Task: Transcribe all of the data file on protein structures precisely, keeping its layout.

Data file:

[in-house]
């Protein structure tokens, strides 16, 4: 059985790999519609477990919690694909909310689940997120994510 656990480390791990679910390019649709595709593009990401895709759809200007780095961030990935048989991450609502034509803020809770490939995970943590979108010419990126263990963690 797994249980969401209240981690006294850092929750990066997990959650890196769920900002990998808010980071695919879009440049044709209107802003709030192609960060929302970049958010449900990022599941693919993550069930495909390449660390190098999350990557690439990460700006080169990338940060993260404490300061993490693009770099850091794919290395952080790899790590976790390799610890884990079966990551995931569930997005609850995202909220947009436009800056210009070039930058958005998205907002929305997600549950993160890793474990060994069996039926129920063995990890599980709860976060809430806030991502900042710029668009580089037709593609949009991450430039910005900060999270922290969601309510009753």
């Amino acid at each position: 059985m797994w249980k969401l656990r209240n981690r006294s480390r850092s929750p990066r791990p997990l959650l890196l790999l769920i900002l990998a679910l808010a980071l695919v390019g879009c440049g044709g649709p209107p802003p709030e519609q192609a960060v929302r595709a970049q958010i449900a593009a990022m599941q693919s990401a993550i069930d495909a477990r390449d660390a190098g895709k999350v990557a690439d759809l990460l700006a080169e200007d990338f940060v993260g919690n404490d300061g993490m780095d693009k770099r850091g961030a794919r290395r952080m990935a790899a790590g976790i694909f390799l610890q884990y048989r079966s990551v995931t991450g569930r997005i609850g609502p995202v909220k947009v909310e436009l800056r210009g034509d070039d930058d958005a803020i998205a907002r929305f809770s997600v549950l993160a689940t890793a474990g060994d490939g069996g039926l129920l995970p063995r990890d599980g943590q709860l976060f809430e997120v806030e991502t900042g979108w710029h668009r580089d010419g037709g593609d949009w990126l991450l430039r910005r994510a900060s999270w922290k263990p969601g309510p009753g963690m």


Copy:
[in-house]
């Protein structure tokens, strides 16, 4: 059985790999519609477990919690694909909310689940997120994510 656990480390791990679910390019649709595709593009990401895709759809200007780095961030990935048989991450609502034509803020809770490939995970943590979108010419990126263990963690 797994249980969401209240981690006294850092929750990066997990959650890196769920900002990998808010980071695919879009440049044709209107802003709030192609960060929302970049958010449900990022599941693919993550069930495909390449660390190098999350990557690439990460700006080169990338940060993260404490300061993490693009770099850091794919290395952080790899790590976790390799610890884990079966990551995931569930997005609850995202909220947009436009800056210009070039930058958005998205907002929305997600549950993160890793474990060994069996039926129920063995990890599980709860976060809430806030991502900042710029668009580089037709593609949009991450430039910005900060999270922290969601309510009753």
């Amino acid at each position: 059985m797994w249980k969401l656990r209240n981690r006294s480390r850092s929750p990066r791990p997990l959650l890196l790999l769920i900002l990998a679910l808010a980071l695919v390019g879009c440049g044709g649709p209107p802003p709030e519609q192609a960060v929302r595709a970049q958010i449900a593009a990022m599941q693919s990401a993550i069930d495909a477990r390449d660390a190098g895709k999350v990557a690439d759809l990460l700006a080169e200007d990338f940060v993260g919690n404490d300061g993490m780095d693009k770099r850091g961030a794919r290395r952080m990935a790899a790590g976790i694909f390799l610890q884990y048989r079966s990551v995931t991450g569930r997005i609850g609502p995202v909220k947009v909310e436009l800056r210009g034509d070039d930058d958005a803020i998205a907002r929305f809770s997600v549950l993160a689940t890793a474990g060994d490939g069996g039926l129920l995970p063995r990890d599980g943590q709860l976060f809430e997120v806030e991502t900042g979108w710029h668009r580089d010419g037709g593609d949009w990126l991450l430039r910005r994510a900060s999270w922290k263990p969601g309510p009753g963690m």